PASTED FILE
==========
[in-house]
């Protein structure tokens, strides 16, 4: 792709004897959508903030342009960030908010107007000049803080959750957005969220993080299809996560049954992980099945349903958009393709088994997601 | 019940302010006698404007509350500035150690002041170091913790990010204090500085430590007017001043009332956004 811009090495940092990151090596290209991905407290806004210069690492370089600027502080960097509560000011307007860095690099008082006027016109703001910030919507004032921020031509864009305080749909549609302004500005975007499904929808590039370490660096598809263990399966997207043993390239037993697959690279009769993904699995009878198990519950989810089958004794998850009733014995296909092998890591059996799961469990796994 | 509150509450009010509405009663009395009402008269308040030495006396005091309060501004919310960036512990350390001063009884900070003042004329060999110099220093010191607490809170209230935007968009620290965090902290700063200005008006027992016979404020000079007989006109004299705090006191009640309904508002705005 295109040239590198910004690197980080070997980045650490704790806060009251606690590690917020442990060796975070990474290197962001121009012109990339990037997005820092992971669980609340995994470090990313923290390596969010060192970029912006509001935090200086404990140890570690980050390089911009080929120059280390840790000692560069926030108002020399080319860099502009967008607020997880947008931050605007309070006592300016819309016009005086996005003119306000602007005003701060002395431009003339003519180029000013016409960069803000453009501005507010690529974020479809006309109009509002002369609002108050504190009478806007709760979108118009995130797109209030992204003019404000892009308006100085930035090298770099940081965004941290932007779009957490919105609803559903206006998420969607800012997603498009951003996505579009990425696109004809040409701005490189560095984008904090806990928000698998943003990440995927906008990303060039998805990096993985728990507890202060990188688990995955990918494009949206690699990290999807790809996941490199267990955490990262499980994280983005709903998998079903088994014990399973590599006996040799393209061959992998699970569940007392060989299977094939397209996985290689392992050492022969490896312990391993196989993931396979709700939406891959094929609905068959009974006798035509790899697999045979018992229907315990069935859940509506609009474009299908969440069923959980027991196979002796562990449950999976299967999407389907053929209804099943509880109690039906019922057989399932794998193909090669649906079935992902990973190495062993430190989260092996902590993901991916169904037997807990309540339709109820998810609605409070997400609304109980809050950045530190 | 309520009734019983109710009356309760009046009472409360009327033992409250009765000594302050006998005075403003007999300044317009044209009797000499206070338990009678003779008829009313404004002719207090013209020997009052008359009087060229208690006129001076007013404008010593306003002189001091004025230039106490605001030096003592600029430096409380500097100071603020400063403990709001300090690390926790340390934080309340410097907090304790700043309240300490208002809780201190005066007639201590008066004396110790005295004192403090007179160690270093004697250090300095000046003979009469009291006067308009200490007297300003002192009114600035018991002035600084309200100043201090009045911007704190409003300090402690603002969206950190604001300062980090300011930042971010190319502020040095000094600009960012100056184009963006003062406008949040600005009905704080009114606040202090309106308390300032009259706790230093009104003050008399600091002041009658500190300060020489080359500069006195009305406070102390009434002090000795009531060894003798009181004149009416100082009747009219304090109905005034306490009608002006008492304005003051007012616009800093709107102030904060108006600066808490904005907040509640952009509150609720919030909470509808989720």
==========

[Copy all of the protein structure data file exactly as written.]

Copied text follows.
[in-house]
């Protein structure tokens, strides 16, 4: 792709004897959508903030342009960030908010107007000049803080959750957005969220993080299809996560049954992980099945349903958009393709088994997601 | 019940302010006698404007509350500035150690002041170091913790990010204090500085430590007017001043009332956004 811009090495940092990151090596290209991905407290806004210069690492370089600027502080960097509560000011307007860095690099008082006027016109703001910030919507004032921020031509864009305080749909549609302004500005975007499904929808590039370490660096598809263990399966997207043993390239037993697959690279009769993904699995009878198990519950989810089958004794998850009733014995296909092998890591059996799961469990796994 | 509150509450009010509405009663009395009402008269308040030495006396005091309060501004919310960036512990350390001063009884900070003042004329060999110099220093010191607490809170209230935007968009620290965090902290700063200005008006027992016979404020000079007989006109004299705090006191009640309904508002705005 295109040239590198910004690197980080070997980045650490704790806060009251606690590690917020442990060796975070990474290197962001121009012109990339990037997005820092992971669980609340995994470090990313923290390596969010060192970029912006509001935090200086404990140890570690980050390089911009080929120059280390840790000692560069926030108002020399080319860099502009967008607020997880947008931050605007309070006592300016819309016009005086996005003119306000602007005003701060002395431009003339003519180029000013016409960069803000453009501005507010690529974020479809006309109009509002002369609002108050504190009478806007709760979108118009995130797109209030992204003019404000892009308006100085930035090298770099940081965004941290932007779009957490919105609803559903206006998420969607800012997603498009951003996505579009990425696109004809040409701005490189560095984008904090806990928000698998943003990440995927906008990303060039998805990096993985728990507890202060990188688990995955990918494009949206690699990290999807790809996941490199267990955490990262499980994280983005709903998998079903088994014990399973590599006996040799393209061959992998699970569940007392060989299977094939397209996985290689392992050492022969490896312990391993196989993931396979709700939406891959094929609905068959009974006798035509790899697999045979018992229907315990069935859940509506609009474009299908969440069923959980027991196979002796562990449950999976299967999407389907053929209804099943509880109690039906019922057989399932794998193909090669649906079935992902990973190495062993430190989260092996902590993901991916169904037997807990309540339709109820998810609605409070997400609304109980809050950045530190 | 309520009734019983109710009356309760009046009472409360009327033992409250009765000594302050006998005075403003007999300044317009044209009797000499206070338990009678003779008829009313404004002719207090013209020997009052008359009087060229208690006129001076007013404008010593306003002189001091004025230039106490605001030096003592600029430096409380500097100071603020400063403990709001300090690390926790340390934080309340410097907090304790700043309240300490208002809780201190005066007639201590008066004396110790005295004192403090007179160690270093004697250090300095000046003979009469009291006067308009200490007297300003002192009114600035018991002035600084309200100043201090009045911007704190409003300090402690603002969206950190604001300062980090300011930042971010190319502020040095000094600009960012100056184009963006003062406008949040600005009905704080009114606040202090309106308390300032009259706790230093009104003050008399600091002041009658500190300060020489080359500069006195009305406070102390009434002090000795009531060894003798009181004149009416100082009747009219304090109905005034306490009608002006008492304005003051007012616009800093709107102030904060108006600066808490904005907040509640952009509150609720919030909470509808989720």